This is an example of a transmission tower that has sprouted in a school in Penang believed to be linked to YTL’s 1BestariNet project. Each tower is believed to have a 4km range. More than 1500 such towers have been built in schools around the country.
I have just one question: Do schools in developed nations have such large towers in their premises?
Here is one school that says it has removed the tower.
MP Zairil Khir Johari has been critical of the project:
The rollout of 1BestariNet also includes the erection of telecommunications towers in and around school compounds. As at 31 May 2013, 1,503 1BRIS (1BestariNet Receiver Integrated System) towers have been built and are in operation, while 281 have been built but not yet operational. 53 1BRIS towers are still under construction.
The installation of these telecommunications towers raises quite a few questions. According to a report by fz.com on 10 May 2013, YTL director Yeoh Seok Hong is quoted as saying that the “towers going up at the schools won’t just provide wireless Internet connectivity at the school, but in surrounding areas too.” In other words, YTL will effectively be able to use these towers to offer their YES 4G broadband services to residents in the surrounding community.
If that is the case, then it is necessary for the Ministry of Education to explain the following:
Are taxpayers effectively funding the commercial expansion of YTL’s YES 4G network?
Why is YTL allowed to generate additional profits from infrastructure installed on school premises and meant for educational use?
Will YTL be charged a fee for using school land for commercial purposes?
According to a report on Digital News Asia:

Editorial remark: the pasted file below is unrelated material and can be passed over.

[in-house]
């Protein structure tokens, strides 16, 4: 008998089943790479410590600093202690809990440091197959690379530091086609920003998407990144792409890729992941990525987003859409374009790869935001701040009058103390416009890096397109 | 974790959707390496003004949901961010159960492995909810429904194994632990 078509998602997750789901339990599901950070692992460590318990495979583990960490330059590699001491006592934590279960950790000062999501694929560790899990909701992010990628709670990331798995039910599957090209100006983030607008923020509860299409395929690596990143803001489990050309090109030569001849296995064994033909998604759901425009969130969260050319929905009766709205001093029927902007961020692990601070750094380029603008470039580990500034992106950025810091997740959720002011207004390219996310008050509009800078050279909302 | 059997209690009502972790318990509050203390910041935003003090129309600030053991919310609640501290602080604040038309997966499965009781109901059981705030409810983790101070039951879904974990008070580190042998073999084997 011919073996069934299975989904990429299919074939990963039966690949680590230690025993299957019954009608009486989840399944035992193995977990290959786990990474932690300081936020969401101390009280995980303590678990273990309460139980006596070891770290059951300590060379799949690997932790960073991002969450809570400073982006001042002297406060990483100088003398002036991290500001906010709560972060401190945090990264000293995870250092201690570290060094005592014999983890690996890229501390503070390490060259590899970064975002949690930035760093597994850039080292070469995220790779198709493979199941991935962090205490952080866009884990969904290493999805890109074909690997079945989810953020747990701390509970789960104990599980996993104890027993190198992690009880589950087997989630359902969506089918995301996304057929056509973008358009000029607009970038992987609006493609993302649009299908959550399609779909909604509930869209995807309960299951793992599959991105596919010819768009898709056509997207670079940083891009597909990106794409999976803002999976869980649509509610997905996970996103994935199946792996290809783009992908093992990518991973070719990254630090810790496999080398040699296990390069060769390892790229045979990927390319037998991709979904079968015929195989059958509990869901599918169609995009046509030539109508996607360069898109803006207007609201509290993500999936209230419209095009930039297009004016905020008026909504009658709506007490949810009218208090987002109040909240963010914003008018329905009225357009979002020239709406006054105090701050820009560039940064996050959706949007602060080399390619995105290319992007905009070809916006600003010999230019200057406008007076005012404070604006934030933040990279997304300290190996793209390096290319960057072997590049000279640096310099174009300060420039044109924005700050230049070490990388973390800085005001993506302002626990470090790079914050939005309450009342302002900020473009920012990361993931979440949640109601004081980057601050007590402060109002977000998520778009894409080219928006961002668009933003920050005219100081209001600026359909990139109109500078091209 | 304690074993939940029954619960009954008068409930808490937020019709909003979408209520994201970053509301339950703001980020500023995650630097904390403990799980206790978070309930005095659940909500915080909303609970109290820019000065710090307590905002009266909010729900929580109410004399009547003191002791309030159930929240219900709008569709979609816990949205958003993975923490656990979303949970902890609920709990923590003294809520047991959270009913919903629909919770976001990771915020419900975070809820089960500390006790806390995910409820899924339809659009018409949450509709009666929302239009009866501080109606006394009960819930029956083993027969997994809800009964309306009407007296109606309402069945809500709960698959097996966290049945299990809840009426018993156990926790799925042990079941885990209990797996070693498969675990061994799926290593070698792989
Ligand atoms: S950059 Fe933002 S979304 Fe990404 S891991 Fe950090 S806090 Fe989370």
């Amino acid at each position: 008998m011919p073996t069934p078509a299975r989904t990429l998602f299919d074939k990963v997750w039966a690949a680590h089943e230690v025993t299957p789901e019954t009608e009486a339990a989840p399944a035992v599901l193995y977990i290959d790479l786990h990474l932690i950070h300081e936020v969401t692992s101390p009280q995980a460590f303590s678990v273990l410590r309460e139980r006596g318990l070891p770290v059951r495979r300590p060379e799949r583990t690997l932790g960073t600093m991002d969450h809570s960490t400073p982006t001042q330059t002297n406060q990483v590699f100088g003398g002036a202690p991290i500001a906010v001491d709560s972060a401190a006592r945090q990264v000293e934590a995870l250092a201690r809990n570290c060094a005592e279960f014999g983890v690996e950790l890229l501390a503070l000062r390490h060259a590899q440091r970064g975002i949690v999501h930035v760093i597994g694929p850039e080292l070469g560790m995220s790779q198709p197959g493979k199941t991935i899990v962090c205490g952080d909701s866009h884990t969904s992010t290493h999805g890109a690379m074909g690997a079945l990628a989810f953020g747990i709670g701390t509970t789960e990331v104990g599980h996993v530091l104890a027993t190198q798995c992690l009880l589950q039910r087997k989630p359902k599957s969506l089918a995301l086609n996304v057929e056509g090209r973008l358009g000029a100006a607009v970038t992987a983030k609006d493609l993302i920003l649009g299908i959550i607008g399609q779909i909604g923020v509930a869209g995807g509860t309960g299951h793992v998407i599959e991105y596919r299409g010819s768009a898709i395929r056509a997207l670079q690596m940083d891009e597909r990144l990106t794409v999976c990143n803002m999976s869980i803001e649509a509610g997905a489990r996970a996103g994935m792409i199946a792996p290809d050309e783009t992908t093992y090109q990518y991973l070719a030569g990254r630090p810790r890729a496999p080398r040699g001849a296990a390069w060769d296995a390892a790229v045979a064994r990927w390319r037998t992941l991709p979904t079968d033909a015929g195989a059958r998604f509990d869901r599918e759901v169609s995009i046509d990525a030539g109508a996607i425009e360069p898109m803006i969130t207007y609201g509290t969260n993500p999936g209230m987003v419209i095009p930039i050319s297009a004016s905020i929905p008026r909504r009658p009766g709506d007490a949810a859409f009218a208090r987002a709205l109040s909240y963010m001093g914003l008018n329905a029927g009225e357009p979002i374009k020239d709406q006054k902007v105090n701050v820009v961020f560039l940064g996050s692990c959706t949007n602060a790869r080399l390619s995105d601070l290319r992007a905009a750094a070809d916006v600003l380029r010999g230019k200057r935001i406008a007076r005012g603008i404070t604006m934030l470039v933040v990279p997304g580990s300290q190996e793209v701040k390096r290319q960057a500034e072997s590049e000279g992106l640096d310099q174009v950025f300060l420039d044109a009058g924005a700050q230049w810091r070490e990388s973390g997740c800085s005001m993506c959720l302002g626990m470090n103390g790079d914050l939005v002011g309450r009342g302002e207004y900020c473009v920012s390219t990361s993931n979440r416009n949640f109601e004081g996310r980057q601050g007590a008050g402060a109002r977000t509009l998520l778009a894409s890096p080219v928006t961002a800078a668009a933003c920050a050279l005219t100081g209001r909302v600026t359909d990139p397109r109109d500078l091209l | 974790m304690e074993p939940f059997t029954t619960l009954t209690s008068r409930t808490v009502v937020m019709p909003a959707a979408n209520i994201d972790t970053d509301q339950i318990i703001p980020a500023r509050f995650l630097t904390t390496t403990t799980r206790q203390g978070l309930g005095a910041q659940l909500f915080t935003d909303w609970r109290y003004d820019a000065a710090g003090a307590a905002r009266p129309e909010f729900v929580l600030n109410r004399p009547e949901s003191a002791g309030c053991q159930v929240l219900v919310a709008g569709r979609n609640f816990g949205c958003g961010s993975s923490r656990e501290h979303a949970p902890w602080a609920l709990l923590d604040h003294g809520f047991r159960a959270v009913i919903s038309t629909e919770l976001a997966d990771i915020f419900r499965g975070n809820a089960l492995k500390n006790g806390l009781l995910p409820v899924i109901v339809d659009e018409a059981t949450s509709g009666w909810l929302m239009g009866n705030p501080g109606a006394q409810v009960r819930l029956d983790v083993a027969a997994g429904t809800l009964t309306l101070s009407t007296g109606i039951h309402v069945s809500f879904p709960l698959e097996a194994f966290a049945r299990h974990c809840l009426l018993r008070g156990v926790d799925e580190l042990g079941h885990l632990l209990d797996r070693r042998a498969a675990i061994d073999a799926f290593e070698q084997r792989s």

The (1BestariNet) project was mooted at one of the many labs or brainstorming sessions organized by the Performance Management & Delivery Unit (Pemandu) of the Prime Minister’s Department as part of the Malaysian Government’s Economic Transformation Programme (ETP).
Then in 2011, a tender was announced with 19 companies making bids. By August, they had been shortlisted to six: Celcom Axiata, Jaring Communications, Maxis, Multimedia Synergy Corp, Telekom Malaysia/Time dotCom Bhd (which submitted a joint bid) and YTL Communications.
Then something unusual happened: In October of that year, without much fanfare, the Ministry of Education posted a notice on its website that the project had been awarded to YTL, which operates the YES 4G wireless network – then took down the notice two hours later.
Those two hours were enough to foment murmurs of discontent throughout the industry, especially since the VLE solution would be provided by another YTL-owned company, FrogAsia.
This was followed by a period of silence until May 2012 when YTL Communications, part of the politically-connected YTL Power International Bhd, officially announced that it had been awarded the project and would be rolling out the first phase.
According to Zairil, the three major projects that have been awarded to YTL are as follows:
- High-speed 4G broadband under the 1BestariNet programme to all schools (RM663 million for a contract of 2.5 years);
- A Virtual Learning Environment (VLE) platform for teachers, students and parents (RM250.5 million for fixed-term licensing fees and RM262.8 million for management and maintenance costs); and
- Chromebooks under the 1 Student 1 Device programme (RM139.6 million for an initial order of 116,399 units at a cost of RM1,200 per unit).